“I feel like after three months of nothing, realistically, it might be time for me to hang it up and shut my business down,” he said. “If these orders continue into 2021, I have to ask myself if photography is the career path I want to continue in.”

The statewide shuttering of businesses has also hurt the Novias Davila bridal shop in Little Village, where Patty Navarro works as a manager. As events have been canceled during the statewide shutdown, orders for dresses have fallen off.

merlin_90821697.jpg

Patty Navarro manages the Novias Davila bridal shop in Little Village.

Ashlee Rezin Garcia/Sun-Times

“Our season will be over by the time we go back, and how can we recuperate from all that loss?” said Navarro, whose shop canceled all March and April orders already and may have to do the same for next month.

The governor’s revised order will allow the bridal shop and other retailers to start making sales through pick-ups and deliveries, which Navarro said could “help in some way.”

“The only problem would be fittings because of the distance rule,” she noted.

Meanwhile, Brandon Harris is so livid about his suburban landscape marketing business losing 90% of its clients that he’s taking to the streets.

Following protests across the country decrying state stay-at-home orders that drew widespread condemnation and an endorsement from President Donald Trump, Harris is organizing similar demonstrations in Crest Hill, Chicago and Springfield to push back against “the unusual shutdown of our economy.”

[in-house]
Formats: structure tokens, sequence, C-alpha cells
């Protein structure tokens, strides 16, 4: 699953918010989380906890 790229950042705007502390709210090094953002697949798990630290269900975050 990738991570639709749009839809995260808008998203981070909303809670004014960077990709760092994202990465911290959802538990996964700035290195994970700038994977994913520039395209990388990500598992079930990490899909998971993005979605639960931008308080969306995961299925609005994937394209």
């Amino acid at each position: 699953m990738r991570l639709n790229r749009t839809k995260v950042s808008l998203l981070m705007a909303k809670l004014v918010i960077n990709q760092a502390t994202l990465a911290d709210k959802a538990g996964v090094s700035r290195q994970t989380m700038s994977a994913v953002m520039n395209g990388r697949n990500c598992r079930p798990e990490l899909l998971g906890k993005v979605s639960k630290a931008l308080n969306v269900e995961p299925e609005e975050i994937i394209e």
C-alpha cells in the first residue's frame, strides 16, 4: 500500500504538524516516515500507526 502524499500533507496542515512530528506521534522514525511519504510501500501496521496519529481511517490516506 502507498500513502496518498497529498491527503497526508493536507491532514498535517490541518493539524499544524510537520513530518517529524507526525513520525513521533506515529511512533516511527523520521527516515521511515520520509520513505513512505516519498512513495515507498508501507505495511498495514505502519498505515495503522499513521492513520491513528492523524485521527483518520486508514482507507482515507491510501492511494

Screen_Shot_2020_04_23_at_9.12.46_PM.png

Re-Open Illinois organizer Brandon Harris with former Gov. Bruce Rauner.

Facebook

“No matter which party you’re from at this point, everybody’s feeling the burden of the shutdown,” said Harris, a Republican activist who owns Joliet-based Lawncare Marketing Success and is leading the Re-Open Illinois movement.

“I’m not going to be happy until everything on the service industry level and the small business level is able to go back to work,” he added. “I think there’s safe ways to do it.”

Asked whether he’s concerned that people could contract the deadly virus at one of the protests he’s leading, Harris claimed that no one who attended a similar rally earlier this week in Springfield has been infected. He said personal protective equipment will be supplied at future protests and attendees are being advised to keep a six-foot distance.

“We’re very on top of the way we’re doing things.”

The Latest
Police identified the shooting suspect as Robert “Bobby” Crimo III, a 22-year-old who remained on the loose for more than eight hours after the attack in the affluent suburb’s downtown area.
Nicolas Toledo, a grandfather visiting family in Highland Park, was identified by his granddaughter as one of the people killed in the mass shooting at the Fourth of July parade in the northern suburb.
When government refuses to act, it betrays the ideals we celebrate on the Fourth.
The strike also is delaying road resurfacing around Chicago and projects including the Interstate 55 and Weber Road interchange and the Interstate 80 bridge in Joliet.
MLB
Home runs and sacrifice bunts are down. So are strikeouts, but that is almost entirely because of the National League using the DH.